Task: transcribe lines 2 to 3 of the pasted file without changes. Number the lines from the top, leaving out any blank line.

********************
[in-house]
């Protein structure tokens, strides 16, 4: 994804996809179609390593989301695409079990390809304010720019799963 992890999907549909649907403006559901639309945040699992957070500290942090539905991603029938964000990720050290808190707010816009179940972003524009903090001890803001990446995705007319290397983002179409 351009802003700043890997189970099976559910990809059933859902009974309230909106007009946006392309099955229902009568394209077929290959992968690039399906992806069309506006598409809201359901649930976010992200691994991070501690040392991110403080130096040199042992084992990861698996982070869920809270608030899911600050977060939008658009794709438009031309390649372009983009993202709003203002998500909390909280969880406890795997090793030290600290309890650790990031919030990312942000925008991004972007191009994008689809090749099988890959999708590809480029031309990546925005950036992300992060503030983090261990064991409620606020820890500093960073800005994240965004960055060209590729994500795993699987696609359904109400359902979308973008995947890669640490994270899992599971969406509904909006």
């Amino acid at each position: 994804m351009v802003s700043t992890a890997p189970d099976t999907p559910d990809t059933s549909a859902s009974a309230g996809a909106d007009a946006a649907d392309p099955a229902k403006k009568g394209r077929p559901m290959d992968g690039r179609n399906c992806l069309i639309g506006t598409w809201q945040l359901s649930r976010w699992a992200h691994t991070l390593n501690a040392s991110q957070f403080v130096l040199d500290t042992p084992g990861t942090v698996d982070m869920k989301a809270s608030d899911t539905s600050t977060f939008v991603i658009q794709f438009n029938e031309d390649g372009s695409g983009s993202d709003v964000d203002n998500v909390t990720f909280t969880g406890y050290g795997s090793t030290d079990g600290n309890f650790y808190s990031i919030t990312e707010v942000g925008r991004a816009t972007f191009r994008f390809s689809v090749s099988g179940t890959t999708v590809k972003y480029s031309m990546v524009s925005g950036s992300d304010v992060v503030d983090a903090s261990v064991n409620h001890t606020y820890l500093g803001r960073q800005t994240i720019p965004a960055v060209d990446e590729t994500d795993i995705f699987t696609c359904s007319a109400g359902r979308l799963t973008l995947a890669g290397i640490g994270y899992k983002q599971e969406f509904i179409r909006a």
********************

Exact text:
């Protein structure tokens, strides 16, 4: 994804996809179609390593989301695409079990390809304010720019799963 992890999907549909649907403006559901639309945040699992957070500290942090539905991603029938964000990720050290808190707010816009179940972003524009903090001890803001990446995705007319290397983002179409 351009802003700043890997189970099976559910990809059933859902009974309230909106007009946006392309099955229902009568394209077929290959992968690039399906992806069309506006598409809201359901649930976010992200691994991070501690040392991110403080130096040199042992084992990861698996982070869920809270608030899911600050977060939008658009794709438009031309390649372009983009993202709003203002998500909390909280969880406890795997090793030290600290309890650790990031919030990312942000925008991004972007191009994008689809090749099988890959999708590809480029031309990546925005950036992300992060503030983090261990064991409620606020820890500093960073800005994240965004960055060209590729994500795993699987696609359904109400359902979308973008995947890669640490994270899992599971969406509904909006």
């Amino acid at each position: 994804m351009v802003s700043t992890a890997p189970d099976t999907p559910d990809t059933s549909a859902s009974a309230g996809a909106d007009a946006a649907d392309p099955a229902k403006k009568g394209r077929p559901m290959d992968g690039r179609n399906c992806l069309i639309g506006t598409w809201q945040l359901s649930r976010w699992a992200h691994t991070l390593n501690a040392s991110q957070f403080v130096l040199d500290t042992p084992g990861t942090v698996d982070m869920k989301a809270s608030d899911t539905s600050t977060f939008v991603i658009q794709f438009n029938e031309d390649g372009s695409g983009s993202d709003v964000d203002n998500v909390t990720f909280t969880g406890y050290g795997s090793t030290d079990g600290n309890f650790y808190s990031i919030t990312e707010v942000g925008r991004a816009t972007f191009r994008f390809s689809v090749s099988g179940t890959t999708v590809k972003y480029s031309m990546v524009s925005g950036s992300d304010v992060v503030d983090a903090s261990v064991n409620h001890t606020y820890l500093g803001r960073q800005t994240i720019p965004a960055v060209d990446e590729t994500d795993i995705f699987t696609c359904s007319a109400g359902r979308l799963t973008l995947a890669g290397i640490g994270y899992k983002q599971e969406f509904i179409r909006a």